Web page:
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Circumstantial ad hominem

Ad Hominem Fallacies of Relevance

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Fallacy Name:
Circumstantial ad hominem

Alternative Names:
None

Category:
Fallacies of Relevance > Ad Hominem Arguments


Explanation:
It is can be common to try to dismiss an argument by attacking an entire class of people who presumably accept that argument. Because it addresses the circumstances of those who hold the position, it is called the circumstantial ad hominem and appears in the following form:

1. Of course X argues/thinks that way - just look at the circumstances surrounding X.


Examples and Discussion:
Like the other ad hominem fallacies, the circumstantial ad hominem is a very weak way to make a case. As a consequence, it is reasonable to conclude that someone who offers it probably doesn't have a very strong position to begin with. Here are some examples of this sort of reasoning:

2. Evolutionary biology is something promoted by materialistic, atheistic, Secular Humanists in our schools in order to undermine Christianity.

3. The President is in favor of drilling for more oil - but since he has made lots of money from oil and has many friends in the oil industry, his reasons for more drilling must be personal rather than objective.

In both of these examples, some position or idea (evolution, drilling more oil) is criticized based upon the sorts of people who believe them (atheists, people who make money from oil). The ideas themselves aren't touched in any way - indeed, there might be very good reasons for any of those positions, regardless of who else believes them.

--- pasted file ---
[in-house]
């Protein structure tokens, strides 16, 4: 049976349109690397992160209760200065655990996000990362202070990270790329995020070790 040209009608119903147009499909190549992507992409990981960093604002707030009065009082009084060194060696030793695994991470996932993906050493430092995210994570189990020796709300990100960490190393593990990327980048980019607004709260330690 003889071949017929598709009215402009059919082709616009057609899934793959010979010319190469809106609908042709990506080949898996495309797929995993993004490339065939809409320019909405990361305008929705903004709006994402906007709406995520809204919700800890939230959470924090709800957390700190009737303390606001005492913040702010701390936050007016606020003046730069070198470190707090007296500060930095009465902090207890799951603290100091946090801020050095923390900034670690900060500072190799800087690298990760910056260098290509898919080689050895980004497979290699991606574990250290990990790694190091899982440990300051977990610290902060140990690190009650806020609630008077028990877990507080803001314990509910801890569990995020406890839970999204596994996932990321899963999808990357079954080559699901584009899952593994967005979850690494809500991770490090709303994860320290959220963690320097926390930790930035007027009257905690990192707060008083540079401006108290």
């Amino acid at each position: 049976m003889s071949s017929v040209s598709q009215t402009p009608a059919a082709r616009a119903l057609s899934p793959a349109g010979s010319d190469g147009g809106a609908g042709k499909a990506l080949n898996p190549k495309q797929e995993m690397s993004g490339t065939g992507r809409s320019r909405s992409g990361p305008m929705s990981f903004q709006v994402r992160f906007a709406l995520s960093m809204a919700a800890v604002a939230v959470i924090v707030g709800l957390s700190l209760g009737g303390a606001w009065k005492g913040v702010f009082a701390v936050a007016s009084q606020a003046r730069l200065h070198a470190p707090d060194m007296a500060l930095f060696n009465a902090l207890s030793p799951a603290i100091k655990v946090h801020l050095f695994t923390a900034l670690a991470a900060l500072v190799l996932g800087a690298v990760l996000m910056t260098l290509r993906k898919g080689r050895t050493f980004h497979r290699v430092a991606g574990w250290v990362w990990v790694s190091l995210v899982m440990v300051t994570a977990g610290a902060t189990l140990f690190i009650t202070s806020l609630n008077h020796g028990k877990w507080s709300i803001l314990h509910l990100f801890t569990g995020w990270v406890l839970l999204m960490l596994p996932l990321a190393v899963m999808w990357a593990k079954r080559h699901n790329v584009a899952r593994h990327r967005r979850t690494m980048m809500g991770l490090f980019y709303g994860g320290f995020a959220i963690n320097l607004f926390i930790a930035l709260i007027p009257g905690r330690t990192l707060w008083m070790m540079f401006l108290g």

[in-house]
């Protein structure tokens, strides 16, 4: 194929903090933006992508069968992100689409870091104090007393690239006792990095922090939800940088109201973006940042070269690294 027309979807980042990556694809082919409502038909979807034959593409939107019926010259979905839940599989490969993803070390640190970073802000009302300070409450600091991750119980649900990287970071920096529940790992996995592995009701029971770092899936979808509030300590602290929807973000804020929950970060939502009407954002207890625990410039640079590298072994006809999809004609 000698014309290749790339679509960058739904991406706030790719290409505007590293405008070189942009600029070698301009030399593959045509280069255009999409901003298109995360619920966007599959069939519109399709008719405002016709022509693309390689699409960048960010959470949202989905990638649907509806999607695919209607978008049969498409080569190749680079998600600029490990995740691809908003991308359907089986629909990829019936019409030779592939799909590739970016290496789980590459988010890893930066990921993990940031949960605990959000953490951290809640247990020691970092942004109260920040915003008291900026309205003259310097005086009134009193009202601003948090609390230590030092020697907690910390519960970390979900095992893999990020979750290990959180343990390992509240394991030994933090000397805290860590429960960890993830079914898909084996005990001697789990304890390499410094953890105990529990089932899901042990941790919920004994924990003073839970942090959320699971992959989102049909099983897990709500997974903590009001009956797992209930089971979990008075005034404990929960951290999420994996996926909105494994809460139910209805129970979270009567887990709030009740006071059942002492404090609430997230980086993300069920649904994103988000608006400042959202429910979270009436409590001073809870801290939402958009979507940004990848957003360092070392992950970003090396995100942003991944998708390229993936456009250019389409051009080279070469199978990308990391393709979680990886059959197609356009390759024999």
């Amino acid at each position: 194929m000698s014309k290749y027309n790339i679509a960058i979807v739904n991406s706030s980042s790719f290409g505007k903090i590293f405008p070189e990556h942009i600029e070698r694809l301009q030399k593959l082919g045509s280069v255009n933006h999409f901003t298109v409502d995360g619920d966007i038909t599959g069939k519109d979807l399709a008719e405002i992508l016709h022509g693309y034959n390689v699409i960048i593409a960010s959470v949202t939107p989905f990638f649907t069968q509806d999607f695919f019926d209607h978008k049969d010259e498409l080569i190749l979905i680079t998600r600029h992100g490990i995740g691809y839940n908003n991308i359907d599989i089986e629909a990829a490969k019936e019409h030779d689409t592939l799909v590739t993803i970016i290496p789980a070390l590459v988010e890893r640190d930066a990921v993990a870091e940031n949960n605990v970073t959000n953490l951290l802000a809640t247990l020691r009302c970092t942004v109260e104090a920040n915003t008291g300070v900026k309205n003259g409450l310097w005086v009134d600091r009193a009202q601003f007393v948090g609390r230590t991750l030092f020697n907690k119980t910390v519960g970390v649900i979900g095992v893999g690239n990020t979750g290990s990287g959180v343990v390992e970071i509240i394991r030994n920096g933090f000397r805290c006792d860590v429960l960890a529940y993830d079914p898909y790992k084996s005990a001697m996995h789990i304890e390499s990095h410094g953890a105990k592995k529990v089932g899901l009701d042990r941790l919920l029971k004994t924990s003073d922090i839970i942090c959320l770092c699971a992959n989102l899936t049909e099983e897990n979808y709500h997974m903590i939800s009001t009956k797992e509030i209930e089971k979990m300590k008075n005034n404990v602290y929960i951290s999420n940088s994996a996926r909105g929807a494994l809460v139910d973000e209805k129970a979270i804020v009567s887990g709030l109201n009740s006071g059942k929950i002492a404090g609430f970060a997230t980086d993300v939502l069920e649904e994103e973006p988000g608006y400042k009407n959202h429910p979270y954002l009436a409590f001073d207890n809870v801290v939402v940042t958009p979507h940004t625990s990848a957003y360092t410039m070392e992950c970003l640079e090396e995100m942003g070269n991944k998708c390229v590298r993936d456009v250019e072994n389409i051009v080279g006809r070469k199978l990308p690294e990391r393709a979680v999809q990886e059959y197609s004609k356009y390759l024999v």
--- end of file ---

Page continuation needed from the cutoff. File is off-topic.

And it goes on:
Sometimes, ad hominems like the above can look like abusive ad hominems - after all, the above statements do look like insults. However, the focus of those attacks is not the character of someone but instead upon their circumstances - things like their job or their religion.

Many times, this fallacy can be achieved by innuendo:

4. Why don't the politicians release what they know about this, if the information really is innocuous?

The implication here is that the politicians, by presumably withholding material, are also being dishonest. Instead of specifying particular circumstances which are supposed to reflect negatively on the argument, vague circumstances are hinted at. At no point is any substantive argument being offered - all we have is a statement about the people involved.

Of course, we can create a circumstantial ad hominem argument which isn't designed to be so insulting:

5. You're a German, so there is no reason to think that your opinion about what qualifies as good Chinese cinema has any merit.

In this case, we don't have a personal attack; instead, the qualifications of a person to judge Chinese cinema are being questioned just because of their nationality. What they actually say and know about Chinese cinema is never considered. Maybe they are an expert in Chinese cinema! The fact of the matter is, their nationality is not necessarily relevant to the conclusion being offered.

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